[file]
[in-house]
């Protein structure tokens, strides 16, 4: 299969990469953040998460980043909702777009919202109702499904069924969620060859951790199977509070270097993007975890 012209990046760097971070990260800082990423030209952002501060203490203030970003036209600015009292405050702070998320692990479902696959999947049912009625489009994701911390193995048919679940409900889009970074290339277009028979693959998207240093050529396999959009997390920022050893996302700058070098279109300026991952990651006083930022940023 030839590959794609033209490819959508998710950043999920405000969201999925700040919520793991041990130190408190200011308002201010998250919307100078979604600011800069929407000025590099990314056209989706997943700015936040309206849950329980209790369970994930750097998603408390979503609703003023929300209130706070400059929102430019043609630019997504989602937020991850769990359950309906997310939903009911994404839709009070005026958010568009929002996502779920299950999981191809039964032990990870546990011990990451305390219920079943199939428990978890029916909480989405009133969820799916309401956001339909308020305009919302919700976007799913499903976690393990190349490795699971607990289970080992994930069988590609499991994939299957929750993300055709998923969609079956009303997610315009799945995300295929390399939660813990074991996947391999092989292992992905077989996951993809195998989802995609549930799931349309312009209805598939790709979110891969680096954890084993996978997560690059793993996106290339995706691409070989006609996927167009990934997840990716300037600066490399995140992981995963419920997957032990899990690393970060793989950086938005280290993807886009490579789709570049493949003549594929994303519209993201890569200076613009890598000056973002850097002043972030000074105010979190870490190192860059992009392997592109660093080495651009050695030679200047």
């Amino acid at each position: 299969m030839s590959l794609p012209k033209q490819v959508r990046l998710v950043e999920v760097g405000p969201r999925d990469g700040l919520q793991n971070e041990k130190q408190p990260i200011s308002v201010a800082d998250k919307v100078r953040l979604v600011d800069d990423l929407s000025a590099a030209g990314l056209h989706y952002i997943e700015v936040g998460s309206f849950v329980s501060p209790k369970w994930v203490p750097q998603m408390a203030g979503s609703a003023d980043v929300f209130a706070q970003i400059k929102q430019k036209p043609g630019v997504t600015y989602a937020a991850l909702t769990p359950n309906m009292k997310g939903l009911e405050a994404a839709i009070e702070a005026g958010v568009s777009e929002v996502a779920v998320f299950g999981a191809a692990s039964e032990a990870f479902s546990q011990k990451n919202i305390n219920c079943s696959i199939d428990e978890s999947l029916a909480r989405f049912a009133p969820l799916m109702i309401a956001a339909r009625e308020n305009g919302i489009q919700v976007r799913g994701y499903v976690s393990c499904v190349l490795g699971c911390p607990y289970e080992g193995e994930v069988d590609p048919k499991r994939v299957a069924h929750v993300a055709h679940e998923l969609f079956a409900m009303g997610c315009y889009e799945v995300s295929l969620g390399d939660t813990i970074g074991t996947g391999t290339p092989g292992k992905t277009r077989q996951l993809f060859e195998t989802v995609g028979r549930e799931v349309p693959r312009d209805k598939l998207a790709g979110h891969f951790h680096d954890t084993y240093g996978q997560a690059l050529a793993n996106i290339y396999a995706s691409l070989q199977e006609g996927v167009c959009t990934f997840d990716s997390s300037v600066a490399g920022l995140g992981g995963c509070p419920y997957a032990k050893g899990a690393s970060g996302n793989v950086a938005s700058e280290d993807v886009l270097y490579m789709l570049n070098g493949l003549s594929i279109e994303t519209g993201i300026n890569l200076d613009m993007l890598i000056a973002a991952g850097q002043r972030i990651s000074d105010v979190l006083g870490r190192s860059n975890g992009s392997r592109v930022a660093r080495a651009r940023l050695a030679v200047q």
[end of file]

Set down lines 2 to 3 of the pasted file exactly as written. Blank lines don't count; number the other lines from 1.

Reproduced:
């Protein structure tokens, strides 16, 4: 299969990469953040998460980043909702777009919202109702499904069924969620060859951790199977509070270097993007975890 012209990046760097971070990260800082990423030209952002501060203490203030970003036209600015009292405050702070998320692990479902696959999947049912009625489009994701911390193995048919679940409900889009970074290339277009028979693959998207240093050529396999959009997390920022050893996302700058070098279109300026991952990651006083930022940023 030839590959794609033209490819959508998710950043999920405000969201999925700040919520793991041990130190408190200011308002201010998250919307100078979604600011800069929407000025590099990314056209989706997943700015936040309206849950329980209790369970994930750097998603408390979503609703003023929300209130706070400059929102430019043609630019997504989602937020991850769990359950309906997310939903009911994404839709009070005026958010568009929002996502779920299950999981191809039964032990990870546990011990990451305390219920079943199939428990978890029916909480989405009133969820799916309401956001339909308020305009919302919700976007799913499903976690393990190349490795699971607990289970080992994930069988590609499991994939299957929750993300055709998923969609079956009303997610315009799945995300295929390399939660813990074991996947391999092989292992992905077989996951993809195998989802995609549930799931349309312009209805598939790709979110891969680096954890084993996978997560690059793993996106290339995706691409070989006609996927167009990934997840990716300037600066490399995140992981995963419920997957032990899990690393970060793989950086938005280290993807886009490579789709570049493949003549594929994303519209993201890569200076613009890598000056973002850097002043972030000074105010979190870490190192860059992009392997592109660093080495651009050695030679200047």
């Amino acid at each position: 299969m030839s590959l794609p012209k033209q490819v959508r990046l998710v950043e999920v760097g405000p969201r999925d990469g700040l919520q793991n971070e041990k130190q408190p990260i200011s308002v201010a800082d998250k919307v100078r953040l979604v600011d800069d990423l929407s000025a590099a030209g990314l056209h989706y952002i997943e700015v936040g998460s309206f849950v329980s501060p209790k369970w994930v203490p750097q998603m408390a203030g979503s609703a003023d980043v929300f209130a706070q970003i400059k929102q430019k036209p043609g630019v997504t600015y989602a937020a991850l909702t769990p359950n309906m009292k997310g939903l009911e405050a994404a839709i009070e702070a005026g958010v568009s777009e929002v996502a779920v998320f299950g999981a191809a692990s039964e032990a990870f479902s546990q011990k990451n919202i305390n219920c079943s696959i199939d428990e978890s999947l029916a909480r989405f049912a009133p969820l799916m109702i309401a956001a339909r009625e308020n305009g919302i489009q919700v976007r799913g994701y499903v976690s393990c499904v190349l490795g699971c911390p607990y289970e080992g193995e994930v069988d590609p048919k499991r994939v299957a069924h929750v993300a055709h679940e998923l969609f079956a409900m009303g997610c315009y889009e799945v995300s295929l969620g390399d939660t813990i970074g074991t996947g391999t290339p092989g292992k992905t277009r077989q996951l993809f060859e195998t989802v995609g028979r549930e799931v349309p693959r312009d209805k598939l998207a790709g979110h891969f951790h680096d954890t084993y240093g996978q997560a690059l050529a793993n996106i290339y396999a995706s691409l070989q199977e006609g996927v167009c959009t990934f997840d990716s997390s300037v600066a490399g920022l995140g992981g995963c509070p419920y997957a032990k050893g899990a690393s970060g996302n793989v950086a938005s700058e280290d993807v886009l270097y490579m789709l570049n070098g493949l003549s594929i279109e994303t519209g993201i300026n890569l200076d613009m993007l890598i000056a973002a991952g850097q002043r972030i990651s000074d105010v979190l006083g870490r190192s860059n975890g992009s392997r592109v930022a660093r080495a651009r940023l050695a030679v200047q």